Kellogg’s became the latest company to remove its advertising from Breitbart News on Tuesday, following in the footsteps of AllState, Nest and several other companies who have publicly denounced the so-called “alt-right” website.
“We regularly work with our media-buying partners to ensure our ads do not appear on sites that aren’t aligned with our values as a company,” Kellogg’s spokesperson Kris Charles said. “We recently reviewed the list of sites where our ads can be placed and decided to discontinue advertising on Breitbart.com. We are working to remove our ads from that site.”
Modcloth, Earthlink and SoFi are also among the companies who have removed their advertising from the site, which has come under fire for articles that critics say promote racist, sexist and white nationalist views. Third-party ad service AppNexus recently blacklisted Breitbart, claiming it violated their terms of service regarding hate speech.
“What’s the larger audience, the alt-right Breitbart or everybody else? They probably did a calculation about what’s going to help their brand or hurt their brand the most,” said Ira Kalb, the president and CEO of the consulting firm Kalb & Associates, and a professor at the USC Marshall School of Business. “I have to believe if their marketing’s any good, they have some data to back that up.”
This could become an increasingly
“Normally, you don’t want your clients to be making any political statements at all. You want to sell your stuff to everybody who wants Corn Flakes,” he said. “But if you’re drawn into it, normally you’re going to take the side of the larger group that matches your target audience. Or whatever lines up with the beliefs of the company, or the founder, or the shareholders.”
Not all companies have removed their advertising from Breitbart. Nissan, for instance, released a statement last week saying that “the placement of Nissan advertising is not intended to be a political commentary, and there are no plans to change the advertising mix at this time.”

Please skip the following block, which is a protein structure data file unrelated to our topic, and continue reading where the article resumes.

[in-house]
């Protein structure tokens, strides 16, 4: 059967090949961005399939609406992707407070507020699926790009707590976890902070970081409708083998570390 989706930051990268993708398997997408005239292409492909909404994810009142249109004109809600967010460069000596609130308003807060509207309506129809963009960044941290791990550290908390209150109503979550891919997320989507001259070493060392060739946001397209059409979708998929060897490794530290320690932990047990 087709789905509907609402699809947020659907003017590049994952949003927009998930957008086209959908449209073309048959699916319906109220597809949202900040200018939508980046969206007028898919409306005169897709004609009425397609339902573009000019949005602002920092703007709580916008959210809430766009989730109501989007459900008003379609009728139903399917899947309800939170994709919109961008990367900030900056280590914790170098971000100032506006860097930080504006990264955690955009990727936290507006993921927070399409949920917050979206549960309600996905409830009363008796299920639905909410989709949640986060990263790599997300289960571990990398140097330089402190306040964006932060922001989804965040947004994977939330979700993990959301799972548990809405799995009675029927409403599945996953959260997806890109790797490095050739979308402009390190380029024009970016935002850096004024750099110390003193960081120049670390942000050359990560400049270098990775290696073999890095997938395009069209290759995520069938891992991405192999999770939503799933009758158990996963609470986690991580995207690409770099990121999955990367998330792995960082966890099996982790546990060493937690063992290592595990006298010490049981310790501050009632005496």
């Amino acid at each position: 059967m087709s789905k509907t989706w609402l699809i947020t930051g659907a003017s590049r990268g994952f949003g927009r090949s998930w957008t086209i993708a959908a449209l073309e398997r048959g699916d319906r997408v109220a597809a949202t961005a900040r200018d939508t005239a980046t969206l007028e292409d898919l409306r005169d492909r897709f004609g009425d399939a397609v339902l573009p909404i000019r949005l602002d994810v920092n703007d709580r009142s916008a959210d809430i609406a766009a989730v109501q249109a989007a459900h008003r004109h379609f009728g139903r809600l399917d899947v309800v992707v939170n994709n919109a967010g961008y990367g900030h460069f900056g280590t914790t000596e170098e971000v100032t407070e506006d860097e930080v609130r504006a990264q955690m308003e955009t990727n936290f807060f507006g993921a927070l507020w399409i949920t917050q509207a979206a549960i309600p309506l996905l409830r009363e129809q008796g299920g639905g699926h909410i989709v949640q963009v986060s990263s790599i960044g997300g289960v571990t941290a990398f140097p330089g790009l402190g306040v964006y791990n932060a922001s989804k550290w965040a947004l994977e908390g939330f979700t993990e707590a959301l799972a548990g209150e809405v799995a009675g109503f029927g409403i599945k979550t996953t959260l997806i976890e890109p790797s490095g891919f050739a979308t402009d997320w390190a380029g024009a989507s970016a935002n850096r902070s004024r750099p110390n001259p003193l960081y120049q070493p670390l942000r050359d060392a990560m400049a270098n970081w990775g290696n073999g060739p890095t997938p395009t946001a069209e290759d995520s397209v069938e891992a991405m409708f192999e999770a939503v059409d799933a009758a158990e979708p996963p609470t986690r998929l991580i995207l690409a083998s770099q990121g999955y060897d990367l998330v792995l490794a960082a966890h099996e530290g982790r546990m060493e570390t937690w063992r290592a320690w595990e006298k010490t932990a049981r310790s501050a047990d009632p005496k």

Other companies may not even know where ads for their products appear, as many are serviced through third-party networks such as AppNexus or Google’s DoubleClick, which still services ads on Breitbart.
“Before this last election, I would’ve said this was a bad trend, but this might be the new normal,” Kalb said. “I hope not. But if you’re going to do this, you definitely want to have a moral compass … but you could be offending your customers, you could be offending your employees, you could be offending your shareholders. And you really don’t want to do that if you can help it.”
The Twitter account Sleeping Giants has aimed to put pressure on Breitbart’s advertisers, tagging the companies in photos of their ads running next to the site’s headlines, and calling on them to take them down. “We are trying to stop racist websites by stopping their ad dollars. Many companies don’t even know it’s happening. It’s time to tell them,” the account wrote in a tweet from last week.
But will this campaign have any affect on Breitbart, which boasted more than 19 million readers last month according to comScore, and whose former executive chairman will hold the second highest-ranking advisory role in Donald Trump’s White House come January?
“If they’re about expressing a point of view, it’s not going to change them. But if they’re about expanding their audience, it might,” Kalb said. “It probably won’t affect [Breitbart], since they’re not really trying to be in the mainstream.”